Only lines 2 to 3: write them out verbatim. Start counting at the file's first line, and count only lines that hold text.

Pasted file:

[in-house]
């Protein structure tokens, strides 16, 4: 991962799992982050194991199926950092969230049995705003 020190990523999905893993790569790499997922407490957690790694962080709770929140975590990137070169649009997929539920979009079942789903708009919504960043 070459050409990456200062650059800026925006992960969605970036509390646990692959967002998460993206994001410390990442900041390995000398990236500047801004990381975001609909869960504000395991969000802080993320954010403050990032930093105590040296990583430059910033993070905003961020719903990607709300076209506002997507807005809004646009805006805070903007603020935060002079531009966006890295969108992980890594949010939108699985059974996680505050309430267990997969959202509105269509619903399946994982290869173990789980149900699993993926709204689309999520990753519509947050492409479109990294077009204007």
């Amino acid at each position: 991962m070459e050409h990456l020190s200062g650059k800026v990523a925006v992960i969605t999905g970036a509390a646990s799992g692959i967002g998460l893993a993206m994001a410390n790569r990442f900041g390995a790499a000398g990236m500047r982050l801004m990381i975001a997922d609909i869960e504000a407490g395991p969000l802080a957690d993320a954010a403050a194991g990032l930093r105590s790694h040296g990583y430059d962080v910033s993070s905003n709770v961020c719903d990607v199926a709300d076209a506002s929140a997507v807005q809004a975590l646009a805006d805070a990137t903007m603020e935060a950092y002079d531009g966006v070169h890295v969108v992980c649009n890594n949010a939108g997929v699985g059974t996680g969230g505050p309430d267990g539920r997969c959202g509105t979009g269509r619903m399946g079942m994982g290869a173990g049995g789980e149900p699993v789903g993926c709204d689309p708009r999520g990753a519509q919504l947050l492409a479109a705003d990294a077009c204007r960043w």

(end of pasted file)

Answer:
């Protein structure tokens, strides 16, 4: 991962799992982050194991199926950092969230049995705003 020190990523999905893993790569790499997922407490957690790694962080709770929140975590990137070169649009997929539920979009079942789903708009919504960043 070459050409990456200062650059800026925006992960969605970036509390646990692959967002998460993206994001410390990442900041390995000398990236500047801004990381975001609909869960504000395991969000802080993320954010403050990032930093105590040296990583430059910033993070905003961020719903990607709300076209506002997507807005809004646009805006805070903007603020935060002079531009966006890295969108992980890594949010939108699985059974996680505050309430267990997969959202509105269509619903399946994982290869173990789980149900699993993926709204689309999520990753519509947050492409479109990294077009204007």
């Amino acid at each position: 991962m070459e050409h990456l020190s200062g650059k800026v990523a925006v992960i969605t999905g970036a509390a646990s799992g692959i967002g998460l893993a993206m994001a410390n790569r990442f900041g390995a790499a000398g990236m500047r982050l801004m990381i975001a997922d609909i869960e504000a407490g395991p969000l802080a957690d993320a954010a403050a194991g990032l930093r105590s790694h040296g990583y430059d962080v910033s993070s905003n709770v961020c719903d990607v199926a709300d076209a506002s929140a997507v807005q809004a975590l646009a805006d805070a990137t903007m603020e935060a950092y002079d531009g966006v070169h890295v969108v992980c649009n890594n949010a939108g997929v699985g059974t996680g969230g505050p309430d267990g539920r997969c959202g509105t979009g269509r619903m399946g079942m994982g290869a173990g049995g789980e149900p699993v789903g993926c709204d689309p708009r999520g990753a519509q919504l947050l492409a479109a705003d990294a077009c204007r960043w």